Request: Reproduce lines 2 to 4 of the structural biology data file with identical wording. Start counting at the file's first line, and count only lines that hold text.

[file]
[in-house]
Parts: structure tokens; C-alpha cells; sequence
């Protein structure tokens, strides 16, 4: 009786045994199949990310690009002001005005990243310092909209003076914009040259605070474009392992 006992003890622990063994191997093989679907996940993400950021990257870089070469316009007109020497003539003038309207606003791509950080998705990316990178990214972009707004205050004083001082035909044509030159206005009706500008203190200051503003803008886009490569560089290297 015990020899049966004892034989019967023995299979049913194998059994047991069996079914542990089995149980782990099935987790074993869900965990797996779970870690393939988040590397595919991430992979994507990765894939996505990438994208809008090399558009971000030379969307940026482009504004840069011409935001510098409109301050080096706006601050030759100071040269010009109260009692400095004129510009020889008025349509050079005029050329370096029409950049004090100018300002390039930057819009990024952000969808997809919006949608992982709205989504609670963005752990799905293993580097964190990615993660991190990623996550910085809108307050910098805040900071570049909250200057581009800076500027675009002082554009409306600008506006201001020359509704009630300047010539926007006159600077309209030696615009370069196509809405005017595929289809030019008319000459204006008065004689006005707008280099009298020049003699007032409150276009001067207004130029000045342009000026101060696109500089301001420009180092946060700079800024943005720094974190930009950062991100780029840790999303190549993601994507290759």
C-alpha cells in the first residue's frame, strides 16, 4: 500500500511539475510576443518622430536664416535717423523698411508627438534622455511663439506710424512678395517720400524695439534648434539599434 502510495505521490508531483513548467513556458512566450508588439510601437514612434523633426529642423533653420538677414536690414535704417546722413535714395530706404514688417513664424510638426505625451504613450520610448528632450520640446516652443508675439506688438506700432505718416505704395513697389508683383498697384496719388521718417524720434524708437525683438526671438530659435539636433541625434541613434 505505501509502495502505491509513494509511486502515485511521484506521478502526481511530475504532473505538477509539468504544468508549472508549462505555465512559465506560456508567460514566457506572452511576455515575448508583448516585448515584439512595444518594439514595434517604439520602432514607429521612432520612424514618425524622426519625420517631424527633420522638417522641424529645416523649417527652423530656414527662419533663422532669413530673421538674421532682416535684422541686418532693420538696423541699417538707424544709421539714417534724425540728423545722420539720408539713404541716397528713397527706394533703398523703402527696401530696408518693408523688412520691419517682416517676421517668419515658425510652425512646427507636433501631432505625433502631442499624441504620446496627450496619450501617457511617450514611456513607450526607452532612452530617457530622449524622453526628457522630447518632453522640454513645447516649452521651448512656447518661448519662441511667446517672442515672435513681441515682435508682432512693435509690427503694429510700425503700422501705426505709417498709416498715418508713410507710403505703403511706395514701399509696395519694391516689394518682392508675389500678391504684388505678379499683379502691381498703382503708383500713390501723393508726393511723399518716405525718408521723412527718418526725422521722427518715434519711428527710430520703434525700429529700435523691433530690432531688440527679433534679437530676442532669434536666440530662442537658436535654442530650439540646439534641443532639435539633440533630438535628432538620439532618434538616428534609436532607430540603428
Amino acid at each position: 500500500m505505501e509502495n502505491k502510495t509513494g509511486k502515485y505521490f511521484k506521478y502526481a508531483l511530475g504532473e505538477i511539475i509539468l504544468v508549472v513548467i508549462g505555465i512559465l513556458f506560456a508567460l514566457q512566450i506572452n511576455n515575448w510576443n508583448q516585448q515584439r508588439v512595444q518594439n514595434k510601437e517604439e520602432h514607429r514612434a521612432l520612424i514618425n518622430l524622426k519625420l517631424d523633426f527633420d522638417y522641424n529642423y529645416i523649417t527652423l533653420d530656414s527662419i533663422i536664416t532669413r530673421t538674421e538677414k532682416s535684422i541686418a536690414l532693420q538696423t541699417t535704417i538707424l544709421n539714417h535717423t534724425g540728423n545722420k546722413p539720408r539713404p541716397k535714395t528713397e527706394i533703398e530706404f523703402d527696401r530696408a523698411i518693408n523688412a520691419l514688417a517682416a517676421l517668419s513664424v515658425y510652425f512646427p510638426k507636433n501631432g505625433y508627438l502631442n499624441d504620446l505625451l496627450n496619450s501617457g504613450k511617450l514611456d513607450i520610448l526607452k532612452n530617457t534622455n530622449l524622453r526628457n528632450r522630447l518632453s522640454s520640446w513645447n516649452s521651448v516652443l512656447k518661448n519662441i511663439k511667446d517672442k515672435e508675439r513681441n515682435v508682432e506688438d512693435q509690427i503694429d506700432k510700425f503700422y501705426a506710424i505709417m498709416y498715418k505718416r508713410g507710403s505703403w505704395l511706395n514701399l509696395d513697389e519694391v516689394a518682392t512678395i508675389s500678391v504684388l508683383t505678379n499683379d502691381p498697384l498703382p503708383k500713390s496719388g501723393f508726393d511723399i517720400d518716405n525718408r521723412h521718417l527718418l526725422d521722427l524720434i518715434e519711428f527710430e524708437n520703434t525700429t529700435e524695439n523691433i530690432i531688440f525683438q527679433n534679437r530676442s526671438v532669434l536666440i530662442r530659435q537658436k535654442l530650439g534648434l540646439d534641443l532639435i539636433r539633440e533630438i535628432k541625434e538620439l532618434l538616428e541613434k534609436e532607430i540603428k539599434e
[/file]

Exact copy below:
Parts: structure tokens; C-alpha cells; sequence
């Protein structure tokens, strides 16, 4: 009786045994199949990310690009002001005005990243310092909209003076914009040259605070474009392992 006992003890622990063994191997093989679907996940993400950021990257870089070469316009007109020497003539003038309207606003791509950080998705990316990178990214972009707004205050004083001082035909044509030159206005009706500008203190200051503003803008886009490569560089290297 015990020899049966004892034989019967023995299979049913194998059994047991069996079914542990089995149980782990099935987790074993869900965990797996779970870690393939988040590397595919991430992979994507990765894939996505990438994208809008090399558009971000030379969307940026482009504004840069011409935001510098409109301050080096706006601050030759100071040269010009109260009692400095004129510009020889008025349509050079005029050329370096029409950049004090100018300002390039930057819009990024952000969808997809919006949608992982709205989504609670963005752990799905293993580097964190990615993660991190990623996550910085809108307050910098805040900071570049909250200057581009800076500027675009002082554009409306600008506006201001020359509704009630300047010539926007006159600077309209030696615009370069196509809405005017595929289809030019008319000459204006008065004689006005707008280099009298020049003699007032409150276009001067207004130029000045342009000026101060696109500089301001420009180092946060700079800024943005720094974190930009950062991100780029840790999303190549993601994507290759």
C-alpha cells in the first residue's frame, strides 16, 4: 500500500511539475510576443518622430536664416535717423523698411508627438534622455511663439506710424512678395517720400524695439534648434539599434 502510495505521490508531483513548467513556458512566450508588439510601437514612434523633426529642423533653420538677414536690414535704417546722413535714395530706404514688417513664424510638426505625451504613450520610448528632450520640446516652443508675439506688438506700432505718416505704395513697389508683383498697384496719388521718417524720434524708437525683438526671438530659435539636433541625434541613434 505505501509502495502505491509513494509511486502515485511521484506521478502526481511530475504532473505538477509539468504544468508549472508549462505555465512559465506560456508567460514566457506572452511576455515575448508583448516585448515584439512595444518594439514595434517604439520602432514607429521612432520612424514618425524622426519625420517631424527633420522638417522641424529645416523649417527652423530656414527662419533663422532669413530673421538674421532682416535684422541686418532693420538696423541699417538707424544709421539714417534724425540728423545722420539720408539713404541716397528713397527706394533703398523703402527696401530696408518693408523688412520691419517682416517676421517668419515658425510652425512646427507636433501631432505625433502631442499624441504620446496627450496619450501617457511617450514611456513607450526607452532612452530617457530622449524622453526628457522630447518632453522640454513645447516649452521651448512656447518661448519662441511667446517672442515672435513681441515682435508682432512693435509690427503694429510700425503700422501705426505709417498709416498715418508713410507710403505703403511706395514701399509696395519694391516689394518682392508675389500678391504684388505678379499683379502691381498703382503708383500713390501723393508726393511723399518716405525718408521723412527718418526725422521722427518715434519711428527710430520703434525700429529700435523691433530690432531688440527679433534679437530676442532669434536666440530662442537658436535654442530650439540646439534641443532639435539633440533630438535628432538620439532618434538616428534609436532607430540603428